After the winter break, the second term began in January. It was even more challenging academically as I had taken an extra course and was also simultaneously looking for a Co-op(Internship) during the summer term. Meanwhile, I had also got the opportunity to join the Residence Hall Association as an elected board member from Hamilton Hall. This required me to organise events for the dormitory residents – an experience which I loved and introduced me to Matthew, a dear friend who was working as a Residence Life Coordinator at SFU. Canada, being a nation in the high human development category ensures that universities have a dedicated Residence Life Office. These offices are responsible for student wellbeing, organising various social and community events and also act as the first point of help for all residents. Each residence area/dorm has a team of Community Advisors who are recruited following a thorough hiring procedure and are trained in the Residence Life Program offered by SFU. 

With my second term coming to an end in April, things started to shape up for a busy summer and second year. I’ll be honest; I was really looking forward to sunshine and long days after the long winter. The professors were really supportive throughout.  I decided to get even more involved with SFU Residences and applied to become a Community Advisor, an experience I’ll always cherish for everything I learnt and the eternal friendships I made.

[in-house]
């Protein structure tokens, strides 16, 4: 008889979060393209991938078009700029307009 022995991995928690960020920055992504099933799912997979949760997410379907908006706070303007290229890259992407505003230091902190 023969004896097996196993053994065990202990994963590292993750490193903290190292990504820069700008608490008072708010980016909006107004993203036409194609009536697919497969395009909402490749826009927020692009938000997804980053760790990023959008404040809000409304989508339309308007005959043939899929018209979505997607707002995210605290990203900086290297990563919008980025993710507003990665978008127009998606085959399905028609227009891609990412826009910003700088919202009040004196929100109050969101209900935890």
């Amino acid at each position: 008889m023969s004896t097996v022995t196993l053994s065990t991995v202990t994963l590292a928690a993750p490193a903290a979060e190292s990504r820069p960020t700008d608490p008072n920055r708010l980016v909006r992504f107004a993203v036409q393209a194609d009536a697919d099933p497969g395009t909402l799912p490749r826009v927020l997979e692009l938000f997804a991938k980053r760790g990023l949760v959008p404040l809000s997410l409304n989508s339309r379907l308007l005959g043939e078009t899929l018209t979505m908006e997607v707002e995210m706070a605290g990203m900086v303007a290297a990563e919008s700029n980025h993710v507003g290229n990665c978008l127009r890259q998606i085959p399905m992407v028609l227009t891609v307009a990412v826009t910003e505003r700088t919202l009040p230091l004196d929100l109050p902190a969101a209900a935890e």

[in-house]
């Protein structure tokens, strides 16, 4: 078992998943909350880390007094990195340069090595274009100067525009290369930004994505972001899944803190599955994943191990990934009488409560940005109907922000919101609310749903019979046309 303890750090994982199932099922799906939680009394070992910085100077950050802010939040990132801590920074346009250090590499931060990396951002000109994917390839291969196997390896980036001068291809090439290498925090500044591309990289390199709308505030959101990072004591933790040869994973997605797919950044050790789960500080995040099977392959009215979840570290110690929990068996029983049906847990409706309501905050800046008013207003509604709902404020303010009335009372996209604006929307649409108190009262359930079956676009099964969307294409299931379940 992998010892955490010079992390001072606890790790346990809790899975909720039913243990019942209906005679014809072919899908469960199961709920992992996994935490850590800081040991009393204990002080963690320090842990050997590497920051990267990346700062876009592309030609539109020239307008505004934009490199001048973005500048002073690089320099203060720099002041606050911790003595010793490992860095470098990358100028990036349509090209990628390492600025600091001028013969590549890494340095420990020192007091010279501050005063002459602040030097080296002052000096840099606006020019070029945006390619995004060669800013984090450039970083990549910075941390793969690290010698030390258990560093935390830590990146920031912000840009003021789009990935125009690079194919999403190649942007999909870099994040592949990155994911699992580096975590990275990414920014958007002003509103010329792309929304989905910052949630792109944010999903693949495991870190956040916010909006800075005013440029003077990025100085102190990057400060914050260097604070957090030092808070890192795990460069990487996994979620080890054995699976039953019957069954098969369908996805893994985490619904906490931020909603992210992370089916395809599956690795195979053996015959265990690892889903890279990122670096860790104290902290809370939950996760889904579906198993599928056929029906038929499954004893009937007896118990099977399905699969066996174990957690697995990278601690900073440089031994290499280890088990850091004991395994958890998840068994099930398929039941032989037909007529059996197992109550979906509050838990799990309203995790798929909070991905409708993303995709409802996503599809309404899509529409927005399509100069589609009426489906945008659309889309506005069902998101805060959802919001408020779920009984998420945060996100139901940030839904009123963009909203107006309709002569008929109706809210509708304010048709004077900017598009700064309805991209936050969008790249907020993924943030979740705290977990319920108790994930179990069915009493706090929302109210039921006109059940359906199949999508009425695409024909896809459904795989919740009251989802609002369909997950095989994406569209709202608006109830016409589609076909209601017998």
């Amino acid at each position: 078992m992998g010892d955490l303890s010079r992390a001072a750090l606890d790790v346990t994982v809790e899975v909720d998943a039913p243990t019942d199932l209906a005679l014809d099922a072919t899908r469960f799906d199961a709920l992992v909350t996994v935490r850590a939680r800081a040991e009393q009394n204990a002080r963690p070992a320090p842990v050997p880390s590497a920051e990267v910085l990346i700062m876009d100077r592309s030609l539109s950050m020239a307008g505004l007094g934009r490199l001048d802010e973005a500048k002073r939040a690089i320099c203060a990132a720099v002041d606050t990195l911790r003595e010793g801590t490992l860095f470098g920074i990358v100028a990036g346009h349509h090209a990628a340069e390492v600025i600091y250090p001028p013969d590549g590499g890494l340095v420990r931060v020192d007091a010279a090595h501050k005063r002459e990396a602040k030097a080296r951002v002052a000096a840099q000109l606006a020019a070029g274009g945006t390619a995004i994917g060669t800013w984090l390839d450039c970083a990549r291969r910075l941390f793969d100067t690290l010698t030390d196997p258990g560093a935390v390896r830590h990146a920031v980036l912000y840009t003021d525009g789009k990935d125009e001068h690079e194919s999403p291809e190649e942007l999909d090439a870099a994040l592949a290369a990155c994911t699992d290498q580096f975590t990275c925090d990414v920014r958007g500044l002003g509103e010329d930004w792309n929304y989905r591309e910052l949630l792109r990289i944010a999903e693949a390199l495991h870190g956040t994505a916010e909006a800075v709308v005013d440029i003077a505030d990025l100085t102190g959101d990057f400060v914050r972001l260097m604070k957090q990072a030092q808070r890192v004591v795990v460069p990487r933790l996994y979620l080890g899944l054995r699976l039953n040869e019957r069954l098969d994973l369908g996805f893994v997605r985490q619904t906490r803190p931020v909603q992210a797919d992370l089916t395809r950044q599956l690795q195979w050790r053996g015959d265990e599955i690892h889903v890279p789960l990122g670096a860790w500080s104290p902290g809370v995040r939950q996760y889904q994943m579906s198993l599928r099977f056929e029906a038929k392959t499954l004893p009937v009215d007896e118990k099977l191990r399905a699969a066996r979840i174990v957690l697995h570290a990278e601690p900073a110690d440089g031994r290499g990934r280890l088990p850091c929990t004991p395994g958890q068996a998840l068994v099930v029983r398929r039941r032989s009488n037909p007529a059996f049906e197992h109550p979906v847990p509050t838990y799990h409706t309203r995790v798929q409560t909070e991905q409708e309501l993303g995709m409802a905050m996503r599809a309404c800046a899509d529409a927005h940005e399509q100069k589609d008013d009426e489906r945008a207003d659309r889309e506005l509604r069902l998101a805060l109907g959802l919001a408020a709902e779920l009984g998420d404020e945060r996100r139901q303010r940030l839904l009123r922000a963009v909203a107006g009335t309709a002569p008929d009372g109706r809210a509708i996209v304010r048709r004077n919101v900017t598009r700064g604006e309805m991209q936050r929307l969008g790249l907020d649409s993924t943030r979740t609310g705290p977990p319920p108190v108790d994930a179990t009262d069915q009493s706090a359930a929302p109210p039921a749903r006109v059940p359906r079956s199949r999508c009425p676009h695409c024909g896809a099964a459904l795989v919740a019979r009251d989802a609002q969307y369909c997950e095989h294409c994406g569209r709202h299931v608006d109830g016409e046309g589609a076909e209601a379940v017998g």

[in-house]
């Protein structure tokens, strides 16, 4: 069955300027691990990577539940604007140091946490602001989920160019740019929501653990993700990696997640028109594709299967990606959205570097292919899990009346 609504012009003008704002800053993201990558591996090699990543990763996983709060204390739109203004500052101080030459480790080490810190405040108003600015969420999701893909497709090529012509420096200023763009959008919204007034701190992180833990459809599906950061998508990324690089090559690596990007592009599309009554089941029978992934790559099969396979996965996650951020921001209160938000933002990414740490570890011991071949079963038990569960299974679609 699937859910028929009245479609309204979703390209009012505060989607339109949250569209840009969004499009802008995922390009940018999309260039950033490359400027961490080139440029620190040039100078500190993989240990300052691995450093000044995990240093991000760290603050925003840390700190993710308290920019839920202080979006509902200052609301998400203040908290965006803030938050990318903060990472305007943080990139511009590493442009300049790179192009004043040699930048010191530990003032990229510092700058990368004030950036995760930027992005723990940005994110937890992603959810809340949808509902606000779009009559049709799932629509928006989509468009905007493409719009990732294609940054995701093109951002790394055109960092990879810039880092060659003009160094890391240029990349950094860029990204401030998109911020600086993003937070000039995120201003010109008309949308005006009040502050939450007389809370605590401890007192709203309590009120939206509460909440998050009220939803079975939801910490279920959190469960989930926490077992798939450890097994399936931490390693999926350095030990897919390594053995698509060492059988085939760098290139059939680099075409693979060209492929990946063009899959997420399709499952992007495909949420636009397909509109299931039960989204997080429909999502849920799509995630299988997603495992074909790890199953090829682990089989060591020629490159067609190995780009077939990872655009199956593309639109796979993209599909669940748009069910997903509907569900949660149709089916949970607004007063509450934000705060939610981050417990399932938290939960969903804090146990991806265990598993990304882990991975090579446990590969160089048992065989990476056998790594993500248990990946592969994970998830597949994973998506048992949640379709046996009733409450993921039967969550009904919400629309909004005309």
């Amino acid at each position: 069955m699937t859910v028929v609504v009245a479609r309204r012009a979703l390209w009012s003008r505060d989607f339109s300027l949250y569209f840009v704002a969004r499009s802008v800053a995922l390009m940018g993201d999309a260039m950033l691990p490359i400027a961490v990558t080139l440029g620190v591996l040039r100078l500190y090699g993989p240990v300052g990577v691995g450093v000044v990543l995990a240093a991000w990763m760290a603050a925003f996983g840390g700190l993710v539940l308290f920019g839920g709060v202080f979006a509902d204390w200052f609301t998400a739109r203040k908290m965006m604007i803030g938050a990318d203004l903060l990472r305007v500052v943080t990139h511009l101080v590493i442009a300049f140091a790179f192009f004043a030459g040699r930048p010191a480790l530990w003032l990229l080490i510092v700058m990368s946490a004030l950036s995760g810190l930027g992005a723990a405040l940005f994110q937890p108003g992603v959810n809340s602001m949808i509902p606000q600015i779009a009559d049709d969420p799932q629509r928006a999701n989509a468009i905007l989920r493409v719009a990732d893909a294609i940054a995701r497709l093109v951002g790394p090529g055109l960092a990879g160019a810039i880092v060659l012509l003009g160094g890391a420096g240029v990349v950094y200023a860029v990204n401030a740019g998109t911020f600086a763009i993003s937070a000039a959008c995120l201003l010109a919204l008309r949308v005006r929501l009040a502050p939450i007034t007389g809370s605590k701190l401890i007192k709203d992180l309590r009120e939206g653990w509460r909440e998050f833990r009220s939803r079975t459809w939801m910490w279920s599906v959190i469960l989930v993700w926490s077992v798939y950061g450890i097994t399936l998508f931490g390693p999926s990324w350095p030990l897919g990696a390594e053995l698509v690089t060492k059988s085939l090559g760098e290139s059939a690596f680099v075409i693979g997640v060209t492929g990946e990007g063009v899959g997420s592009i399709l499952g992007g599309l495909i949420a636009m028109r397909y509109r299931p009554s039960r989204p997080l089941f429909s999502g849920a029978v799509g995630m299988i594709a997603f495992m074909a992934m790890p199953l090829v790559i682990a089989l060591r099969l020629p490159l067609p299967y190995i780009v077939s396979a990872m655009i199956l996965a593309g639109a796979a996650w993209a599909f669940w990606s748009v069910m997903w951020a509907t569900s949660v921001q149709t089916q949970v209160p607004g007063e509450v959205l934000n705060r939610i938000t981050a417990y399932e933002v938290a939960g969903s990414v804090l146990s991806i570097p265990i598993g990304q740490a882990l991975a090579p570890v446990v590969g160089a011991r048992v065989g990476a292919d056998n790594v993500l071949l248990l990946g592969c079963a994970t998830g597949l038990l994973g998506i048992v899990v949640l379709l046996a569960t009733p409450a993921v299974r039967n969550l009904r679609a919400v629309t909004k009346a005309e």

As the summer term began, I met my new Community Advisor teammates Michael and Katherine. The three of us were under the leadership of Matthew and we enjoyed every bit of our time as Community Advisors working for SFU Residences over the next one year. The team chemistry was instant and we developed a great working relationship.   

The next year for me brought additional work at the university as a Research and Teaching Assistant.  There are so many other opportunities for students which definitely help in partially covering tuition and living expenses. Students can work part-time for up to twenty hours per week and full time during vacations. 

After the course completion, I received a 3-year work permit. This permit allows students to look for jobs and settle down in Canada. Since I had prior full-time work experience in India, I was eligible to apply for permanent residency, something I could have done even prior to my degree. It takes up to 6 months to receive your PR once all the documents have been submitted. 

Eventually, after graduation, I moved to Toronto with my PR for work and had the chance to explore the East Coast as well. The winters on the East Coast are harsher and temperatures dip as low as -30 degrees in Toronto. However, there are more universities and work opportunities on the east coast. Vancouver and the West Coast is definitely more beautiful and the weather is moderate. The choice between which region to go eventually boils down to your personal preferences. Canada is a welcoming country with world-renowned universities and is a great place to study and settle down permanently.  

Overall, the entire experience was wonderful and well-worth all my time and expenses. The flexible nature of course selection, the office hours and support of the professors and the infrastructure made SFU a great place to study. Added to that, the co-curricular exposure I received was the icing on the cake!

If you are thinking about heading to Canada or have already studied there, share your thoughts and experiences with us by commenting on the article. Thanks